I provide an economic and commerce-based perspective, suggesting that true freedom might reside in something called the “harmony of interests.”
I propose that true freedom requires a balancing between a concern for individual personal rights and a concern for collective, shared responsibility.
Authoritarianism was evident in the passivity of Estonian men and women as learners and as architects of their own personal and collective futures during the early1990s. Like many Eastern European countries (and many other countries for that matter) Estonia has traditionally been ruled by authoritarian hierarchies imposed from outside. What about today?
Both hope and skepticism were to be found in Estonia (and Hungary) during the early 1990s, following the Soviet collapse. Are both of these perspectives still present and do they represent the more pervasive irony that is to be found in contemporary societies?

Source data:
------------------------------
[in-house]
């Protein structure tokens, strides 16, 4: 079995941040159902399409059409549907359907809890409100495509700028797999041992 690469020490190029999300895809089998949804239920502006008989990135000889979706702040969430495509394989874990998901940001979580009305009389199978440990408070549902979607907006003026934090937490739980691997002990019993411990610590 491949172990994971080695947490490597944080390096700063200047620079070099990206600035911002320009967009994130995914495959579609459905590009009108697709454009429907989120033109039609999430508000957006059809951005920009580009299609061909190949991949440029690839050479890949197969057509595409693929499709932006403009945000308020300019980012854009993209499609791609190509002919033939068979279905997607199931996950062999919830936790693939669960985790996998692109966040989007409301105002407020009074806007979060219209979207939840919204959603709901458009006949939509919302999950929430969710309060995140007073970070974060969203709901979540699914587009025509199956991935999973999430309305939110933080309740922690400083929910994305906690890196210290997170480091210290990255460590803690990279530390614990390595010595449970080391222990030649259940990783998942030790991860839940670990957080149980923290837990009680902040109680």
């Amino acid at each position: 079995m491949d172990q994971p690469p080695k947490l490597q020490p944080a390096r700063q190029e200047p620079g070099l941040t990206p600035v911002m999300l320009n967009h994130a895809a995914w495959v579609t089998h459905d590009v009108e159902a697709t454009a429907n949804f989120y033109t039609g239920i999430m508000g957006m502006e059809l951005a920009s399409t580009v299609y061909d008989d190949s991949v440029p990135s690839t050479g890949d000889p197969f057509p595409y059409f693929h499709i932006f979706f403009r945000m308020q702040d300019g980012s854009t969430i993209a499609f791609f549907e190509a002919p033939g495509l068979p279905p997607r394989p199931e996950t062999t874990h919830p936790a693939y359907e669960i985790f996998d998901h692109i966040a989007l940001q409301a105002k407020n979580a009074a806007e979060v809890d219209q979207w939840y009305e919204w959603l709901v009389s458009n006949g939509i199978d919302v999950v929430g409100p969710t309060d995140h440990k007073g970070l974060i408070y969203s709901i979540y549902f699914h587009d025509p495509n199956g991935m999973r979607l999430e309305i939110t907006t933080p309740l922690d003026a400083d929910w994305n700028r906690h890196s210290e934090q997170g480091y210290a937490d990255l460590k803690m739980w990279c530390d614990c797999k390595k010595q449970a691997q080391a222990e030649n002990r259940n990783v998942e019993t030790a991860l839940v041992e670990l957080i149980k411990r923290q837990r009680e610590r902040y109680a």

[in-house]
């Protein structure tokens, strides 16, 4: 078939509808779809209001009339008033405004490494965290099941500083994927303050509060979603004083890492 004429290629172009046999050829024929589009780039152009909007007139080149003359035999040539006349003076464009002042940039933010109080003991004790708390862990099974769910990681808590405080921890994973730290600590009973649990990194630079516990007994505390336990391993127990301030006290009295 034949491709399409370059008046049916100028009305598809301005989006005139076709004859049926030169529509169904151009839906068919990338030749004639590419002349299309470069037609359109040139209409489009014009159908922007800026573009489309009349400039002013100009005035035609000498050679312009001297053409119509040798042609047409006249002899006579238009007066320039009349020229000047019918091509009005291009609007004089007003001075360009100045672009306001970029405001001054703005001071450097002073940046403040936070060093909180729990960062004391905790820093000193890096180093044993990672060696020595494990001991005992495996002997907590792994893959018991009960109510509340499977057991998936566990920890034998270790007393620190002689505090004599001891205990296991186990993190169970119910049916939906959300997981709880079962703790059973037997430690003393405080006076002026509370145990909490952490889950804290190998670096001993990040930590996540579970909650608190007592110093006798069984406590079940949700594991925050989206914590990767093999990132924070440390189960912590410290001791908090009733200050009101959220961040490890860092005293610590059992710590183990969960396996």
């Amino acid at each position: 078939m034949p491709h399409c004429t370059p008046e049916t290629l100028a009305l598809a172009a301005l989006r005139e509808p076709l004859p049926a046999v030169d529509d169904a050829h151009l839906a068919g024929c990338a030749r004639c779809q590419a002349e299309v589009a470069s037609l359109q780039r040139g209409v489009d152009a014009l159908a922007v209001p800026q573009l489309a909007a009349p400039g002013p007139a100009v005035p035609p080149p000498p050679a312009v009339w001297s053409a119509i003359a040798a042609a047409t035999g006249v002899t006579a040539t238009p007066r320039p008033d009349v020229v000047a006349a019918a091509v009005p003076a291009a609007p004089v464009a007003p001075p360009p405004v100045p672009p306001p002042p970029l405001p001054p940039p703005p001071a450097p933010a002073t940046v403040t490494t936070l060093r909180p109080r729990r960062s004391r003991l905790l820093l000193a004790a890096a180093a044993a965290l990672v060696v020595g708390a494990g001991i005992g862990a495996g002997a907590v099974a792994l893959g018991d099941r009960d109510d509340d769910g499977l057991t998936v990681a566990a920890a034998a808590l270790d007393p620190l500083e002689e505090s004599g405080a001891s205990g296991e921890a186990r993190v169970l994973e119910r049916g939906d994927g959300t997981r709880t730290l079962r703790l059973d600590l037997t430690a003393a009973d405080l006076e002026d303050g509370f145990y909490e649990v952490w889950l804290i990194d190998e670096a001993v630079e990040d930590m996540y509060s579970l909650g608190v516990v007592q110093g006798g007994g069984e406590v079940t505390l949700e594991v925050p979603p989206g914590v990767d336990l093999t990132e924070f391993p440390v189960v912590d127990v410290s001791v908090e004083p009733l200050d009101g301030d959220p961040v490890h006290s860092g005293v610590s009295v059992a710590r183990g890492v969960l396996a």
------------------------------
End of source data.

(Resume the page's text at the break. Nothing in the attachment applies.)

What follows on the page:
The issue of freedom is certainly of great importance right now in our troubled and changing world. The insights gained from my Estonian colleagues still seem quite poignant and timely.
I frequently listen to classical music while I am working and in the evening before going to bed. The music …
How to Turn Loneliness into a Multi-Trillion Dollar Business: A Perspective on China from the Writings of Erich Fromm
This essay specifically focuses on the writings of Erich Fromm from a social application perspective, using China’s Singles Day as an example.
The second generation of women leaders, born between 1955 and 1980, are better trained, more savvy and have a stronger sense of self than their pioneer predecessors. However, women still hold only 16 percent of corporate officer positions in the United States.